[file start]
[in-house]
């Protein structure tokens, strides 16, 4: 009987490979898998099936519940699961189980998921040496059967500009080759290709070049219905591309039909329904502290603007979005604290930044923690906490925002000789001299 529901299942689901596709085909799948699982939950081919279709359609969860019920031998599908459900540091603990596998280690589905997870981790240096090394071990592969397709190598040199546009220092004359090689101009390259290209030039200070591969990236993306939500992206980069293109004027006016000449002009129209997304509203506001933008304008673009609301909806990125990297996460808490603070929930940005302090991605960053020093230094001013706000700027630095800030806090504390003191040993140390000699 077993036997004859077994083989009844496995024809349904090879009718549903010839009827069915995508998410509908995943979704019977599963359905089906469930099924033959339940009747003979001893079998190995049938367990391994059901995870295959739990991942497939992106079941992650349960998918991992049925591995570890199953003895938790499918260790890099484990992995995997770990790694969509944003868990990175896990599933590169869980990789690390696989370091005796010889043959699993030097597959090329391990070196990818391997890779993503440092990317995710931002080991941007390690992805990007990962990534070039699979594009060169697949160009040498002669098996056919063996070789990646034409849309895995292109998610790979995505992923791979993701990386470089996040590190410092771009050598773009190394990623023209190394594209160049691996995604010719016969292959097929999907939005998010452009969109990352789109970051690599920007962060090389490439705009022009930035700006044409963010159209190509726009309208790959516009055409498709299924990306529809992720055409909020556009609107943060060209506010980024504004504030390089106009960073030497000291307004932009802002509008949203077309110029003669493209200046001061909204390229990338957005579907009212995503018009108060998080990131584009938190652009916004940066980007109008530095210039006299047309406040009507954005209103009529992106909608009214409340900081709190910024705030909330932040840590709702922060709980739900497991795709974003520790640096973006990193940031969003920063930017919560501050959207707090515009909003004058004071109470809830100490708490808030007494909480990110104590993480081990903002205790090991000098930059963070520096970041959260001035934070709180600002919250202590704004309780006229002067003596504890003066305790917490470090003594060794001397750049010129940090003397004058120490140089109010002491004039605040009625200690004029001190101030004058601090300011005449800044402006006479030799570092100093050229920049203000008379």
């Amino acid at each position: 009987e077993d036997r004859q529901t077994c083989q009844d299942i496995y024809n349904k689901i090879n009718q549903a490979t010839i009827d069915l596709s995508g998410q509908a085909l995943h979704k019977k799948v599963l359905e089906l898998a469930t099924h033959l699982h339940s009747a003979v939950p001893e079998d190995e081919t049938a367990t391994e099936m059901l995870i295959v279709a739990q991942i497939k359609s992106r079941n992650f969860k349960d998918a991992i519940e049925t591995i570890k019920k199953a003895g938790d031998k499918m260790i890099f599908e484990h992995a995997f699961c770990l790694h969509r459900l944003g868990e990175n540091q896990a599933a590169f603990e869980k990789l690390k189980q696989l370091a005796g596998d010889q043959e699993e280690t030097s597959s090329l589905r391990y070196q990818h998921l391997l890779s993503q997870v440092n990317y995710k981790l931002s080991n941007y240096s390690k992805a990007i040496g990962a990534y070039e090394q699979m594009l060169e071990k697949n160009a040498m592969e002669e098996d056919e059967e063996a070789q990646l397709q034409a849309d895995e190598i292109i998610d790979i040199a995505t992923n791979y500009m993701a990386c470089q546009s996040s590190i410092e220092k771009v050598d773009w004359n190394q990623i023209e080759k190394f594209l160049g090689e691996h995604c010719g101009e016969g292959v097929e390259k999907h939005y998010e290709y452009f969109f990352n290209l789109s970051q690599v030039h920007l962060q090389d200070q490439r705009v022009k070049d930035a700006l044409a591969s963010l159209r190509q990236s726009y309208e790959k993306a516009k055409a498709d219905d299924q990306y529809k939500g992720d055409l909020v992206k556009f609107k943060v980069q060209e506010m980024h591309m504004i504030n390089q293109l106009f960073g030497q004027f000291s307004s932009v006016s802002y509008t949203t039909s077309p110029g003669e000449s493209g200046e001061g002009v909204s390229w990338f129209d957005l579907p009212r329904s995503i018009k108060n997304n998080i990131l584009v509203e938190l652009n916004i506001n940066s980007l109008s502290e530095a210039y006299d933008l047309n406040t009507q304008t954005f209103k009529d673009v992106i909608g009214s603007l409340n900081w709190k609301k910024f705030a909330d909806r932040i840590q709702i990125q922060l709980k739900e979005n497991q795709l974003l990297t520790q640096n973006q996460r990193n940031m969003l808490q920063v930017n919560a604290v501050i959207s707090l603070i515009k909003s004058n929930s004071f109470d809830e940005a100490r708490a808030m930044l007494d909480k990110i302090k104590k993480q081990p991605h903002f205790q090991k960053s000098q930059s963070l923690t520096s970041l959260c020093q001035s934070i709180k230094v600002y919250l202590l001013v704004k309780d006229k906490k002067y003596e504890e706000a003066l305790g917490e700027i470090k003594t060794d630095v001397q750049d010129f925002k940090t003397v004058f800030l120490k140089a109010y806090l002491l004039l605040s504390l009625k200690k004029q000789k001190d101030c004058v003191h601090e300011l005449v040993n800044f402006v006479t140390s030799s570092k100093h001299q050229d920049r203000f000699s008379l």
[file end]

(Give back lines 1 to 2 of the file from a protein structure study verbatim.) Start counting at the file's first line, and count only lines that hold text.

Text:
[in-house]
């Protein structure tokens, strides 16, 4: 009987490979898998099936519940699961189980998921040496059967500009080759290709070049219905591309039909329904502290603007979005604290930044923690906490925002000789001299 529901299942689901596709085909799948699982939950081919279709359609969860019920031998599908459900540091603990596998280690589905997870981790240096090394071990592969397709190598040199546009220092004359090689101009390259290209030039200070591969990236993306939500992206980069293109004027006016000449002009129209997304509203506001933008304008673009609301909806990125990297996460808490603070929930940005302090991605960053020093230094001013706000700027630095800030806090504390003191040993140390000699 077993036997004859077994083989009844496995024809349904090879009718549903010839009827069915995508998410509908995943979704019977599963359905089906469930099924033959339940009747003979001893079998190995049938367990391994059901995870295959739990991942497939992106079941992650349960998918991992049925591995570890199953003895938790499918260790890099484990992995995997770990790694969509944003868990990175896990599933590169869980990789690390696989370091005796010889043959699993030097597959090329391990070196990818391997890779993503440092990317995710931002080991941007390690992805990007990962990534070039699979594009060169697949160009040498002669098996056919063996070789990646034409849309895995292109998610790979995505992923791979993701990386470089996040590190410092771009050598773009190394990623023209190394594209160049691996995604010719016969292959097929999907939005998010452009969109990352789109970051690599920007962060090389490439705009022009930035700006044409963010159209190509726009309208790959516009055409498709299924990306529809992720055409909020556009609107943060060209506010980024504004504030390089106009960073030497000291307004932009802002509008949203077309110029003669493209200046001061909204390229990338957005579907009212995503018009108060998080990131584009938190652009916004940066980007109008530095210039006299047309406040009507954005209103009529992106909608009214409340900081709190910024705030909330932040840590709702922060709980739900497991795709974003520790640096973006990193940031969003920063930017919560501050959207707090515009909003004058004071109470809830100490708490808030007494909480990110104590993480081990903002205790090991000098930059963070520096970041959260001035934070709180600002919250202590704004309780006229002067003596504890003066305790917490470090003594060794001397750049010129940090003397004058120490140089109010002491004039605040009625200690004029001190101030004058601090300011005449800044402006006479030799570092100093050229920049203000008379």